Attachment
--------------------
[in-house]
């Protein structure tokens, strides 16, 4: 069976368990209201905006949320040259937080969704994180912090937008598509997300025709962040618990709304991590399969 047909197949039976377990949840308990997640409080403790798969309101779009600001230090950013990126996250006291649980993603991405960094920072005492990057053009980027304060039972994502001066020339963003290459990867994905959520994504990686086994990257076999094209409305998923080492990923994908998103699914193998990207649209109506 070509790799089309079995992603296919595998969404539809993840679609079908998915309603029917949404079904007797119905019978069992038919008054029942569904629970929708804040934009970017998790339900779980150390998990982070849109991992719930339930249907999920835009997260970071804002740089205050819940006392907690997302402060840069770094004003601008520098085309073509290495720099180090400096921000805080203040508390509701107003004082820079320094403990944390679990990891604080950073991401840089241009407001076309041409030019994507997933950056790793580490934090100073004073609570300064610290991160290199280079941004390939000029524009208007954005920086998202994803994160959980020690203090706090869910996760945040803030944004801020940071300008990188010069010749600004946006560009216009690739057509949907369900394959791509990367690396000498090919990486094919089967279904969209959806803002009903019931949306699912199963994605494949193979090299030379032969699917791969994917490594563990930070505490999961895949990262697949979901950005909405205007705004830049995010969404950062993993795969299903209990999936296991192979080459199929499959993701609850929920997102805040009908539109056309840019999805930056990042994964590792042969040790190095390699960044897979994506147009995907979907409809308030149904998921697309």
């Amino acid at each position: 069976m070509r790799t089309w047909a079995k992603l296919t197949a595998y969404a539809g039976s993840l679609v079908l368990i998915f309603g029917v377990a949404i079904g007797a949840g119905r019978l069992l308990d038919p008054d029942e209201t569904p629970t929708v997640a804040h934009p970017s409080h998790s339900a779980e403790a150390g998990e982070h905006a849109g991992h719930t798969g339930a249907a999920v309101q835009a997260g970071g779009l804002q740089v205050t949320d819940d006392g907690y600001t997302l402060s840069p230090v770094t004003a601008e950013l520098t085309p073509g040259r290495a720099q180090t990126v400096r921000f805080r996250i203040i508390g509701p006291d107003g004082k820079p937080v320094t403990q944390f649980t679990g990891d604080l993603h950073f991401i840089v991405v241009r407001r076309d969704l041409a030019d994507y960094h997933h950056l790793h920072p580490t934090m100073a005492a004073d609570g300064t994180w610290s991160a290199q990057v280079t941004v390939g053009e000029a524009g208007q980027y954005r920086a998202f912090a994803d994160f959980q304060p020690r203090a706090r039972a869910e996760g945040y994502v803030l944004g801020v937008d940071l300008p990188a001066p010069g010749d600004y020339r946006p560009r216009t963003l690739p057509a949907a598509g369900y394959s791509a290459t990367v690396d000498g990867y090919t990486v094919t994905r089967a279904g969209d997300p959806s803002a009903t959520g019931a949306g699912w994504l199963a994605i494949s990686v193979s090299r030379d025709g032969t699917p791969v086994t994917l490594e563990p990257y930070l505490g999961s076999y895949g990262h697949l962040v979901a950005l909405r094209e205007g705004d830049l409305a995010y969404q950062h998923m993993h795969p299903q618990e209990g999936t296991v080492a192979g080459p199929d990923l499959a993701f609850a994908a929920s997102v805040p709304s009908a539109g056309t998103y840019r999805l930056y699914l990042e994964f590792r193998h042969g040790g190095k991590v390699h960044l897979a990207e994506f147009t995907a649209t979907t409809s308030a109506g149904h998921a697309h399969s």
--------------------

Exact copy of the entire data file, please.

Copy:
[in-house]
């Protein structure tokens, strides 16, 4: 069976368990209201905006949320040259937080969704994180912090937008598509997300025709962040618990709304991590399969 047909197949039976377990949840308990997640409080403790798969309101779009600001230090950013990126996250006291649980993603991405960094920072005492990057053009980027304060039972994502001066020339963003290459990867994905959520994504990686086994990257076999094209409305998923080492990923994908998103699914193998990207649209109506 070509790799089309079995992603296919595998969404539809993840679609079908998915309603029917949404079904007797119905019978069992038919008054029942569904629970929708804040934009970017998790339900779980150390998990982070849109991992719930339930249907999920835009997260970071804002740089205050819940006392907690997302402060840069770094004003601008520098085309073509290495720099180090400096921000805080203040508390509701107003004082820079320094403990944390679990990891604080950073991401840089241009407001076309041409030019994507997933950056790793580490934090100073004073609570300064610290991160290199280079941004390939000029524009208007954005920086998202994803994160959980020690203090706090869910996760945040803030944004801020940071300008990188010069010749600004946006560009216009690739057509949907369900394959791509990367690396000498090919990486094919089967279904969209959806803002009903019931949306699912199963994605494949193979090299030379032969699917791969994917490594563990930070505490999961895949990262697949979901950005909405205007705004830049995010969404950062993993795969299903209990999936296991192979080459199929499959993701609850929920997102805040009908539109056309840019999805930056990042994964590792042969040790190095390699960044897979994506147009995907979907409809308030149904998921697309």
């Amino acid at each position: 069976m070509r790799t089309w047909a079995k992603l296919t197949a595998y969404a539809g039976s993840l679609v079908l368990i998915f309603g029917v377990a949404i079904g007797a949840g119905r019978l069992l308990d038919p008054d029942e209201t569904p629970t929708v997640a804040h934009p970017s409080h998790s339900a779980e403790a150390g998990e982070h905006a849109g991992h719930t798969g339930a249907a999920v309101q835009a997260g970071g779009l804002q740089v205050t949320d819940d006392g907690y600001t997302l402060s840069p230090v770094t004003a601008e950013l520098t085309p073509g040259r290495a720099q180090t990126v400096r921000f805080r996250i203040i508390g509701p006291d107003g004082k820079p937080v320094t403990q944390f649980t679990g990891d604080l993603h950073f991401i840089v991405v241009r407001r076309d969704l041409a030019d994507y960094h997933h950056l790793h920072p580490t934090m100073a005492a004073d609570g300064t994180w610290s991160a290199q990057v280079t941004v390939g053009e000029a524009g208007q980027y954005r920086a998202f912090a994803d994160f959980q304060p020690r203090a706090r039972a869910e996760g945040y994502v803030l944004g801020v937008d940071l300008p990188a001066p010069g010749d600004y020339r946006p560009r216009t963003l690739p057509a949907a598509g369900y394959s791509a290459t990367v690396d000498g990867y090919t990486v094919t994905r089967a279904g969209d997300p959806s803002a009903t959520g019931a949306g699912w994504l199963a994605i494949s990686v193979s090299r030379d025709g032969t699917p791969v086994t994917l490594e563990p990257y930070l505490g999961s076999y895949g990262h697949l962040v979901a950005l909405r094209e205007g705004d830049l409305a995010y969404q950062h998923m993993h795969p299903q618990e209990g999936t296991v080492a192979g080459p199929d990923l499959a993701f609850a994908a929920s997102v805040p709304s009908a539109g056309t998103y840019r999805l930056y699914l990042e994964f590792r193998h042969g040790g190095k991590v390699h960044l897979a990207e994506f147009t995907a649209t979907t409809s308030a109506g149904h998921a697309h399969s």